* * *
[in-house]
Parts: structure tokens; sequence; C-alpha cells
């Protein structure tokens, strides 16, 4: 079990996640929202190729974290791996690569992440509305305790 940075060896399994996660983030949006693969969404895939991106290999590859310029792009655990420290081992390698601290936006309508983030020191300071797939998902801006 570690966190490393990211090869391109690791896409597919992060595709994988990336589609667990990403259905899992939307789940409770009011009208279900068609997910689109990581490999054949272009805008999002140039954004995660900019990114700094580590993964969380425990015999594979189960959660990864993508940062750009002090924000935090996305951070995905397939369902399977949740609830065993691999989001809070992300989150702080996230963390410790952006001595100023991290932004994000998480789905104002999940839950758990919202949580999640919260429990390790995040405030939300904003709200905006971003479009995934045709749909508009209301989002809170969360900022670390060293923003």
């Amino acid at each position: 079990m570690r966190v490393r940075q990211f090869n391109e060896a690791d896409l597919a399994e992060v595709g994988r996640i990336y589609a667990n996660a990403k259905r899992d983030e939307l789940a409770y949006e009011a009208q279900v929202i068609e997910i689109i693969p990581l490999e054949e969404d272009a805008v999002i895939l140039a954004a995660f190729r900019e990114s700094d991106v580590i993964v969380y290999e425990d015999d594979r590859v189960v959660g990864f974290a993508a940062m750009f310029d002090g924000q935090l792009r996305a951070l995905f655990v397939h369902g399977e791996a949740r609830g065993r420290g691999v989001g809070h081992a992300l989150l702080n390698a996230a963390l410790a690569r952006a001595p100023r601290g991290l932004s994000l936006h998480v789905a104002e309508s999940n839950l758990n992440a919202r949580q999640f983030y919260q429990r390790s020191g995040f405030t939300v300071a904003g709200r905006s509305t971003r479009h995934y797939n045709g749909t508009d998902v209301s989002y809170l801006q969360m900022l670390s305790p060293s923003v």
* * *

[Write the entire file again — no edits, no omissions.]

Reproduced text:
[in-house]
Parts: structure tokens; sequence; C-alpha cells
């Protein structure tokens, strides 16, 4: 079990996640929202190729974290791996690569992440509305305790 940075060896399994996660983030949006693969969404895939991106290999590859310029792009655990420290081992390698601290936006309508983030020191300071797939998902801006 570690966190490393990211090869391109690791896409597919992060595709994988990336589609667990990403259905899992939307789940409770009011009208279900068609997910689109990581490999054949272009805008999002140039954004995660900019990114700094580590993964969380425990015999594979189960959660990864993508940062750009002090924000935090996305951070995905397939369902399977949740609830065993691999989001809070992300989150702080996230963390410790952006001595100023991290932004994000998480789905104002999940839950758990919202949580999640919260429990390790995040405030939300904003709200905006971003479009995934045709749909508009209301989002809170969360900022670390060293923003």
């Amino acid at each position: 079990m570690r966190v490393r940075q990211f090869n391109e060896a690791d896409l597919a399994e992060v595709g994988r996640i990336y589609a667990n996660a990403k259905r899992d983030e939307l789940a409770y949006e009011a009208q279900v929202i068609e997910i689109i693969p990581l490999e054949e969404d272009a805008v999002i895939l140039a954004a995660f190729r900019e990114s700094d991106v580590i993964v969380y290999e425990d015999d594979r590859v189960v959660g990864f974290a993508a940062m750009f310029d002090g924000q935090l792009r996305a951070l995905f655990v397939h369902g399977e791996a949740r609830g065993r420290g691999v989001g809070h081992a992300l989150l702080n390698a996230a963390l410790a690569r952006a001595p100023r601290g991290l932004s994000l936006h998480v789905a104002e309508s999940n839950l758990n992440a919202r949580q999640f983030y919260q429990r390790s020191g995040f405030t939300v300071a904003g709200r905006s509305t971003r479009h995934y797939n045709g749909t508009d998902v209301s989002y809170l801006q969360m900022l670390s305790p060293s923003v």